GSM sector comes of age

The recent GSM-3G Middle East and Gulf convention staged in Dubai proved a strong draw for a host of multinational companies keen to tap the regional telecommunications market. CommsMEA caught up with some of the key players in attendance.

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By  Administrator Published  October 8, 2007

Kirkaldy also points out that MenaTelecom can now offer services in all tiers of the market after the company elected to use Motorola's 802.16e solution.

"MenaTelecom can now address the fixed, nomadic and ultimately the mobile segment of the market should the regulatory environment allow it," he says.

We have reviewed our portfolio of services to address the needs of the various market segments in the Middle East handset market.

"Telecom operators understand that there are benefits to deploying GSM networks as well as investing in wireless broadband technologies such as 802.16e WiMAX.

"Motorola has always worked closely with operators to identify the solutions that best meet their specific requirements and the needs of their growing subscriber bases."

Kirkaldy expects next year to be critical for WiMAX deployment in the Middle East and Africa, pointing to the South African market as harbouring huge potential for large-scale network roll out.

He also expects South Africa to leapfrog the rest of the world and deploy the 802.16e mobile standard.

This is a similar situation as with local and African voice telephony roll out, where most of the continent leapfrogged fixed lines and moved to mobile, he adds.

"We need only look at the success of cellular phone services as an indicator of the business case for WiMAX and its potential for creating new price points," he says.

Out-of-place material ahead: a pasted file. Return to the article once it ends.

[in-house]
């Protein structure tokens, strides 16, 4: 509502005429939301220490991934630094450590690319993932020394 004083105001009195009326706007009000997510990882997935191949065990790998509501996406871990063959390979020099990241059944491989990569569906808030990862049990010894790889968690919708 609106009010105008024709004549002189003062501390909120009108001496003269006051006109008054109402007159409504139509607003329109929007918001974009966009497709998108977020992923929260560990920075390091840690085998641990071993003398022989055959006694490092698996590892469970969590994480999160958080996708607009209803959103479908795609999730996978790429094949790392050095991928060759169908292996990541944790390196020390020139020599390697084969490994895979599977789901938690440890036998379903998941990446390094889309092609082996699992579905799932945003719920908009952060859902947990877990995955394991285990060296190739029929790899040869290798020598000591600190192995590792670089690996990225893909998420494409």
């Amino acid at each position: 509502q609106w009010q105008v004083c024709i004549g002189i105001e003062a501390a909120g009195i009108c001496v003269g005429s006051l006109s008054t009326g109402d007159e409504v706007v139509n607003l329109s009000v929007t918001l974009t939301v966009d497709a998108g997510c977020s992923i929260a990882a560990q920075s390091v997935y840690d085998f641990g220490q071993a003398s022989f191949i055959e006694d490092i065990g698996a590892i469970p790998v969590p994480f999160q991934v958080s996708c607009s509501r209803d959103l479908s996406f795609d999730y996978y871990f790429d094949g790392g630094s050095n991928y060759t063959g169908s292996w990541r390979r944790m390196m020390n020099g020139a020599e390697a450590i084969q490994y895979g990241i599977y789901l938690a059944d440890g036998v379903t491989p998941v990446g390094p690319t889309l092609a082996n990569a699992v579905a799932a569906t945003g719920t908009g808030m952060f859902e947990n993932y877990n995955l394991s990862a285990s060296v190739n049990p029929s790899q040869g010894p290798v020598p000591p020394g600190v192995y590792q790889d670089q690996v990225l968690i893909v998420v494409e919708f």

Earlier deployment would have meant most operators would have rolled out the‘d' standard, while the focus will now be on ‘e', Kirkaldy explains.

The global WiMAX market is still in its infancy, with about 500,000 users in total. Kirkaldy claims demand for increased bandwidth provision is driving the business case for the emerging technology.

With penetration rates still well below the 30%, development of channel distribution strategies is crucial in the mobile segment.

US mobile phone distribution company Brightpoint underlined its commitment to the Middle East region by exhibiting at both GSM-3G and GITEX Technology Week within a week of one another.

The company expects to increase its volume shipments to 100 million this year from the 64 million devices its shipped in 2006 following its $384 million acquisition of handset distributor Dangaard Telecom.

"We are anticipating that 25% of our global revenues will come from our operations in the Middle East and Africa," reports Jac Currie, Brightpoint president, emerging markets.

The company's Middle East headquarters are situated in Dubai Airport's Free Zone, with Currie additionally noting that the merger now enables Brightpoint to better position itself in the market.

"We have adapted our portfolio of services to address the needs of the various market segments that characterise the Middle East handset market. We have handsets that are priced from $15 to $600," he explains.

Currie also states the company's relationships with primary mobile handset vendors including Neo, which currently ships the world's smallest handset, and Taiwanese smartphone vendor HTC, provides it with a significant edge over its rivals in the region.

"The market is changing so rapidly that we require daily feedback from our enterprise relationship management partners," he says. "We are aware of the importance these relationships to ensuring we take our operations in the region to the next level."

The attention the expo received speaks volumes for the sheer potential of the Middle East GSM markets, particularly given the event's timing when compared to the much larger GITEX exhibition with its dedicated GULFCOMMS telco industry component.

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